Catherine Sanders Reach: I’m very excited. I know we just talked about. I keep going in to update my office in case something new appears, and then I go comb through and see. But so far, Copilot hasn’t rolled out. But why are we excited about this? I think when you mentioned you have to be all in and, you know, this is not conducive to every firm but if you use already, if you use OneDrive and SharePoint to store your files, like I can go into my OneDrive and I can see everything in OneDrive, everything in SharePoint. But recently, when I go into OneDrive, I can see all of the attachments to my emails. I haven’t moved the attachments into my OneDrive. There’s still attached to the email in Outlook but because Outlook Exchange and SharePoint are the two backbones of the Microsoft 365 service, basically OneDrive says, “Okay, yeah, you haven’t stored this document, here but I know that you have an attachment to this email and it’s showing it to me in OneDrive even though I haven’t moved it.”
Adriana Linares: It’s amazing.
Catherine Sanders Reach: So those are the kind of — or I can mouse over a document and if I shared it as a link, I can see the thread, the email conversation thread were about that document that I shared as a link and just I mean, just like super cool stuff. And that’s the tip of the iceberg, that’s not even with Copilot. That’s just stuff that they’re starting to pull in AI. All the Microsofts via the emails that you get where it says, “You know, you’ve at least three meetings coming up in the next three days. Here’s the background or information that you might need to get prepared for them” or “You forgot to respond to this email. Is it important?”
I mean all of those things now imagine that that is intentional and widespread and it’s looking at all of the stuff that you have in there and it’s letting you ask questions, it’s letting you ask who — last time I emailed this client we had a conversation and we recorded it. Where’s the conversation and was it positive? We’re going to start being to ask sentiment. We’re going to be able to ask it to summarize. We’re going to be able to say we had three emails to Documents and Teams chat and can you summarize it for me?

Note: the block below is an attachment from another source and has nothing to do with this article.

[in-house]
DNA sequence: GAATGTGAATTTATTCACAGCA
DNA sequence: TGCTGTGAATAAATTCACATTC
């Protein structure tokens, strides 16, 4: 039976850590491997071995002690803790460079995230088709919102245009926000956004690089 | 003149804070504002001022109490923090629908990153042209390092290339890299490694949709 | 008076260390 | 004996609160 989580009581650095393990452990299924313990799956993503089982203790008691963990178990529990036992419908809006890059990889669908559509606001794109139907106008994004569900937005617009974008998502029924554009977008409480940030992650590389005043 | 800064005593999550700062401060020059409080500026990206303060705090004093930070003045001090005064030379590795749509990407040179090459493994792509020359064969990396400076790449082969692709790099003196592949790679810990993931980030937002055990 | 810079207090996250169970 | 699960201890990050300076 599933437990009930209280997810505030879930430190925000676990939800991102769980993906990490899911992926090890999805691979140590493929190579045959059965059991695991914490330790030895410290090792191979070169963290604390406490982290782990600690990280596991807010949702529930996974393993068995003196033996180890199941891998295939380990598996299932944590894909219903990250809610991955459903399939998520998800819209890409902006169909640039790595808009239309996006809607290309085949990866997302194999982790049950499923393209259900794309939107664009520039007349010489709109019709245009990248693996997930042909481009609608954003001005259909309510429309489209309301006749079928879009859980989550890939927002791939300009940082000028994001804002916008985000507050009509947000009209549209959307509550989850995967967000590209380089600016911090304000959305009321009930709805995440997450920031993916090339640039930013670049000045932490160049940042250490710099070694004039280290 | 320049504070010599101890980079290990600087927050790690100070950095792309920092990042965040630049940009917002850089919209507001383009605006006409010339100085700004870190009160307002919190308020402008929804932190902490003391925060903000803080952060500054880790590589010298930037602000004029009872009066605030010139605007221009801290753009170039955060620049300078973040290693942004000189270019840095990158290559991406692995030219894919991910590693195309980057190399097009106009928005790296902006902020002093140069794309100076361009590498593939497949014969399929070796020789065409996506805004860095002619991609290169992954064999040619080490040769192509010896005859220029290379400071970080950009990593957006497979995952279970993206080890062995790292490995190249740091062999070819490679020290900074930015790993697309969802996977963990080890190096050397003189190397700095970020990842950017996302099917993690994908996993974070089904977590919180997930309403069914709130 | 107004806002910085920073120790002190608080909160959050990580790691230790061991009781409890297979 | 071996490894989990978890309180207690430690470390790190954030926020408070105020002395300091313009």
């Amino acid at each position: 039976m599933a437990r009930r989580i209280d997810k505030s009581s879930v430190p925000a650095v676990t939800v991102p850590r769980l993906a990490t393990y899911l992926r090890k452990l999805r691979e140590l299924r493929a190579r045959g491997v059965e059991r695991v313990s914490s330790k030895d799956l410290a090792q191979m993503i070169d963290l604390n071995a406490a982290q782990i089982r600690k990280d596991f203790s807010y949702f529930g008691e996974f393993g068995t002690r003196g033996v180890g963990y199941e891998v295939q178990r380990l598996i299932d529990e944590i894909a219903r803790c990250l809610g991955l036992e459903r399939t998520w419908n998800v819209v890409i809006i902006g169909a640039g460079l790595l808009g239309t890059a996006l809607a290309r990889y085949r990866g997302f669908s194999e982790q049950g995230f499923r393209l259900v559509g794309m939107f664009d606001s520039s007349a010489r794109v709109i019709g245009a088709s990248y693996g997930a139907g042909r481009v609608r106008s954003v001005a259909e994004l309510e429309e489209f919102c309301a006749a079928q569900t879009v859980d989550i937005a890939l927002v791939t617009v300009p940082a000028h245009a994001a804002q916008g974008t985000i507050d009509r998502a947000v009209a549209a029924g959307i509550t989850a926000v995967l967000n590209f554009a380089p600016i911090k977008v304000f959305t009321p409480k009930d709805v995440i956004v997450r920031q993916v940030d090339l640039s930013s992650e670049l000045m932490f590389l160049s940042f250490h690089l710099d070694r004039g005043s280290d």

Adriana Linares: It’s amazing.
Catherine Sanders Reach: And so that’s — and we don’t even know all those things but it’s just going to be thinking about asking Excel a question instead of figuring out how to write a formula.
Adriana Linares: So we’re recording this episode at the end of April 2023 and this technology gift that Microsoft is going to give us is called Microsoft Copilot and it hasn’t really been released yet which is why Catherine and I are updating our Microsoft Office every morning hoping to see more and more of Copilot coming in. So I’ll try to explain it in a very broad sense. They are baking artificial intelligence into the Office 365 Suite. If you have heard anything about ChatGPT in the past four or five weeks from the end of April previous to this, you have possibly heard that Microsoft was heavily invested in it and they baked it into Bing.
So artificial intelligence and making it easier to implement in our work lives has been part of Microsoft’s plan in the background for a couple years now. And so, now that the beast has sort of been released, what Microsoft is doing is introducing these little pieces of it to us. As Catherine has said, she’s noticing this and she’s hovering over there and it’s giving her intel about her day, about her meeting. If you use Teams a lot, you’re going to see a lot of this coming into Teams because that’s really where Microsoft is pushing us to become more collaborative to put all the information that’s related to a project in a centralized location.